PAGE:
Wednesday September 27, 2017
Council drives bus union mad over new contracts By Jamie Adams
There is still no resolution as the union representing Wellington’s bus drivers remains deadlocked with Greater Wellington Regional Council (GWRC) over terms and conditions under an imminent new operating company. The regional council, which manages public transport under the brand Metlink, had earlier in the year awarded Masterton-based Tranzit Coachlines the tender to operate 60 percent of the buses in Wellington City from July 2018. They will replace current operator NZ Bus, which will
retain the other 40 percent, and about 200 drivers, on a new east-west route. Wellington Tramways Union secretary Kevin O’Sullivan said while he didn’t anticipate job losses, his big concern was the terms and conditions that would arise from the Tranzit contracts. “Tranzit weren’t showing an interest in transferring our original terms,” he said. “We want to retain penal rates and have control over how many hours we work in a day.” While the union wasn’t happy with Tranzit’s employment contract, “the real villains in this” were Greater Wellington,
Kevin said. “GWRC failed to ensure this was a requirement in the tender process and as a consequence should be in no doubt… that unless our members’ terms and conditions of employment are transferred, bus users will not be getting any ride,” he said in an open letter. “They are being told what to do by the National Government,” he later said. Greater Wellington deputy chair of the transport committee Chris Laidlaw said the contract transfer was the outcome of an independently conducted competitive tender process
ordained by the Government. “Tranzit became the preferred tender based on price, employment practices and environmental performance,” he said, referring to its trial of fast-charge electric buses. Laidlaw said there would not be any job losses under the new operator. “On the contrary there could be additional job opportunities. Tranzit has said it is looking to employ as many NZ Bus employees as possible.” While Tranzit had different employment conditions to NZ Bus, he said there was no evidence that on average employees would be paid less.
Prestigious award to local student The $10,000 Sir Paul Callaghan Eureka premier award for 2017 this year went to a Karori student Neakiry Kivi for her presentation “Reinventing Solar: the solution is clear”. A Samuel Marsden College Year 13 student, she competed against secondary and tertiary students nationwide. Her win is the second for Wellington area in two years. Last year Scots College student Andrew Tang was the winner with his presentation featuring the use of algae as a biofuel. Neakiry received her award from the Governor-General Dame Patsy Reddy at a black tie dinner at Government House on September 8. She was also one of five students selected by the Royal Society of New Zealand to attend the 11th Asian Science Camp held in late August in Malaysia. During the week-long event Neakiry and more than 250 oth-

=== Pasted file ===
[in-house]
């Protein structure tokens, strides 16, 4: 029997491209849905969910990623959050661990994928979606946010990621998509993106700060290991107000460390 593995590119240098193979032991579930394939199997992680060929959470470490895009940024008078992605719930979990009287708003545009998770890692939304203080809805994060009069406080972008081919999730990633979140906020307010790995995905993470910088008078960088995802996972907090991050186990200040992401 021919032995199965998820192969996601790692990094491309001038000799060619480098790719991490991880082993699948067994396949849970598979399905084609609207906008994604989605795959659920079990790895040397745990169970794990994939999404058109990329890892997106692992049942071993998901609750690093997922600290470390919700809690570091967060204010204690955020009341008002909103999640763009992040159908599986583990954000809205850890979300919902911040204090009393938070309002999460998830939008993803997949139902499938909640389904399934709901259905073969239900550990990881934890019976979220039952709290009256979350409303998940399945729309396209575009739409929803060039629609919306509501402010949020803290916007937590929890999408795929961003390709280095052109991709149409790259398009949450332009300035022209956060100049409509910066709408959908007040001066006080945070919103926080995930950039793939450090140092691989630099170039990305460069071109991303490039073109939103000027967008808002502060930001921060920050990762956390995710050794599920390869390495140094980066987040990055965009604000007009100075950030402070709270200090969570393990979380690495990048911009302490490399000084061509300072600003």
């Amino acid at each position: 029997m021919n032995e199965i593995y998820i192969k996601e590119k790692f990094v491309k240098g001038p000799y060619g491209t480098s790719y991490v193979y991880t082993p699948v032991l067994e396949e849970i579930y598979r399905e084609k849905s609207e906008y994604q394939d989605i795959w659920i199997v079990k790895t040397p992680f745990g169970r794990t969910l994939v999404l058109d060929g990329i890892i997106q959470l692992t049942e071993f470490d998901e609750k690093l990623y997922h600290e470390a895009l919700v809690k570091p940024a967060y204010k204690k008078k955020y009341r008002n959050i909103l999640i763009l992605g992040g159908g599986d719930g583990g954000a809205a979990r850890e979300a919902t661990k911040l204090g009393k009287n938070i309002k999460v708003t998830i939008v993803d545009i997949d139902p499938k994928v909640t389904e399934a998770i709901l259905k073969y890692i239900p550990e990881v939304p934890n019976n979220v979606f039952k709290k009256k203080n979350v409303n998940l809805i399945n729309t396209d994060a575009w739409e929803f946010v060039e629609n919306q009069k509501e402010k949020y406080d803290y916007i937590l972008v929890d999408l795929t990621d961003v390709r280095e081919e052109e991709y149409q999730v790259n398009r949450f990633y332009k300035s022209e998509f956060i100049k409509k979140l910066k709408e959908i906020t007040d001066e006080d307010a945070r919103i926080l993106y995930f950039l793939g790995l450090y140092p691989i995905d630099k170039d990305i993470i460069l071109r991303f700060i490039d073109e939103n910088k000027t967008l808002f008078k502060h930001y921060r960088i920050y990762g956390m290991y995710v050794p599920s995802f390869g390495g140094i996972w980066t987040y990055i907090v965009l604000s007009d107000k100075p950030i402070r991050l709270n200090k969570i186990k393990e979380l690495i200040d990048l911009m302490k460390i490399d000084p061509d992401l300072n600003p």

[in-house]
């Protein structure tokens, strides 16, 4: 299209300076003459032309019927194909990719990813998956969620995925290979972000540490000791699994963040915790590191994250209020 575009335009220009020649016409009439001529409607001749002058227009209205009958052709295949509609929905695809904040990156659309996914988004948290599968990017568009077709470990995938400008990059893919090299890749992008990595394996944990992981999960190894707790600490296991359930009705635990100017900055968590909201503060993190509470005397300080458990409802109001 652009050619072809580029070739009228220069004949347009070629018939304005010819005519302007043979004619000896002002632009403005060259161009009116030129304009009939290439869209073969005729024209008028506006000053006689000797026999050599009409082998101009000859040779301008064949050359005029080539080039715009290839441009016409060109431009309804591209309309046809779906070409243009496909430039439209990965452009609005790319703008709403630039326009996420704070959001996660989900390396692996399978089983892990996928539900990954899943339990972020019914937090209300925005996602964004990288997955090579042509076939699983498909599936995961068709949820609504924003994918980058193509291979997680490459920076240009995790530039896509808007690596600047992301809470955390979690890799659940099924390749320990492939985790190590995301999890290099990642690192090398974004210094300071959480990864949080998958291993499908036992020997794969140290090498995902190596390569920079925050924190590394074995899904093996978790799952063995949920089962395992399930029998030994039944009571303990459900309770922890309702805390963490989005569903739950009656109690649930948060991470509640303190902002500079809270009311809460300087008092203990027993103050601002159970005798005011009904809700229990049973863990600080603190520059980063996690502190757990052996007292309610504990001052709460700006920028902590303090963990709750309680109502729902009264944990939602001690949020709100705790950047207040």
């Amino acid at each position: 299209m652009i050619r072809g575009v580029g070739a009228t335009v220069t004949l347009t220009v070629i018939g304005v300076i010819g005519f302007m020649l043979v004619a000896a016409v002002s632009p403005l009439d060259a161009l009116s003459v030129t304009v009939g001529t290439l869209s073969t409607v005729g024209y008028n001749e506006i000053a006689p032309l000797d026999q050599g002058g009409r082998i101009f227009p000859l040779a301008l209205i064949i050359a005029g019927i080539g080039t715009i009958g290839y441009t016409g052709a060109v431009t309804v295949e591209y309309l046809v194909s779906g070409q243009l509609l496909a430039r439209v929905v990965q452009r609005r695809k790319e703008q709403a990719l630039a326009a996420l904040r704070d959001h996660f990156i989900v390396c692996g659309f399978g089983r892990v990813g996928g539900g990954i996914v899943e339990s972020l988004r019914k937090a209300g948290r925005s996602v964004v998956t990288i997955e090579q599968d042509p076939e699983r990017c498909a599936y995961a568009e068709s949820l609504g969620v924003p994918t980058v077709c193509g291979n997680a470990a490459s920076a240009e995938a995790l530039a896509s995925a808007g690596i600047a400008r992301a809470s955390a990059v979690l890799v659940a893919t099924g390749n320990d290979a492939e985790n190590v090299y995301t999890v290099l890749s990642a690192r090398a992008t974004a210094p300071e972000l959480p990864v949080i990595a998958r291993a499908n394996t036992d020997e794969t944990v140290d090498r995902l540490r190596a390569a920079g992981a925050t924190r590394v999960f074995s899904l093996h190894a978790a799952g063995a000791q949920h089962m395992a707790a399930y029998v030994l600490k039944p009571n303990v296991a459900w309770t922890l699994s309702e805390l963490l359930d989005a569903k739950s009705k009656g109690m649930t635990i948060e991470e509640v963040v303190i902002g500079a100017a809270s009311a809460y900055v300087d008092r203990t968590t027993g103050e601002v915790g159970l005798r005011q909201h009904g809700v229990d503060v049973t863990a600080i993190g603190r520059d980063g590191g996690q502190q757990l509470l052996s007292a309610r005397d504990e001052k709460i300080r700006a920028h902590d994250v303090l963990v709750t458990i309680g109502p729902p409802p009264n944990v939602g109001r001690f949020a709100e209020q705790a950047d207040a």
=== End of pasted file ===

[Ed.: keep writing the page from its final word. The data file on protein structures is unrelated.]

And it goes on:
er students met Nobel Laureates and distinguished scientists, attended plenary lectures and contributed to panel discussions. Neakiry was also one of 40 Year 12-13 students selected for the Royal Society’s four-day ‘Powering Potential’ event. Her musical talents also came to the fore as well this year when she was a co-winner in the Veterans’ Affairs’ 2017 Battle of Passchendaele multi-media competition. For that, she wrote a musical composition combining piano and poetry. The prize included a trip to Belgium as part of the 100-year commemorations of the battle. As well as excelling academically and creatively, Neakiry shows herself a leader, being Marsden’s Deputy Head Girl. She is a long-term netball player and has represented New Zealand in small-bore rifle competitions.
inbrief news Pet service on Sunday A ”Care for Creation” pet service will be held at St John’s Church on Sunday October 1 at 10am. Spokesperson Margaret Sissons says if it is fine there will be a railing at the back of the church where dogs can be tied up to be combed and brushed and given treats. The only limits are, she says, on elephants and cows.
Tunnel work halted Seismic strengthening on the Northland Tunnel is now unlikely to be completed until early November. This is due to what a Wellington City Council spokesperson identifies as “a slight set back”, with the discovery of cables not identified on plans and believed to date back to tram days. Work was stopped to confirm the cables were not live.
Johnsonville Bowls success Johnsonville Bowling Club’s president Grant Wakefield has been presented with Bowls NZ Club Check Gold Award, recognising excellence in club management. The club had a big turnout of members to witness the presentation of the award.
Peter Keen Memorial Trophy
Samuel Marsden Collegiate School student Neakiry Kivi with the Governor General Dame Patsy Reddy. PHOTO: Edgeline Photography.
The Peter Keen Memorial Trophy was contested at the Johnsonville Bowling Club’s opening weekend on Sunday. It was won by Merani Davis, Brent Stubbins, Lil George and Sheryn Marsh. The Eric Wallis Tankard for the first toucher was this year won by Lil George.
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Independent Herald 27-09-17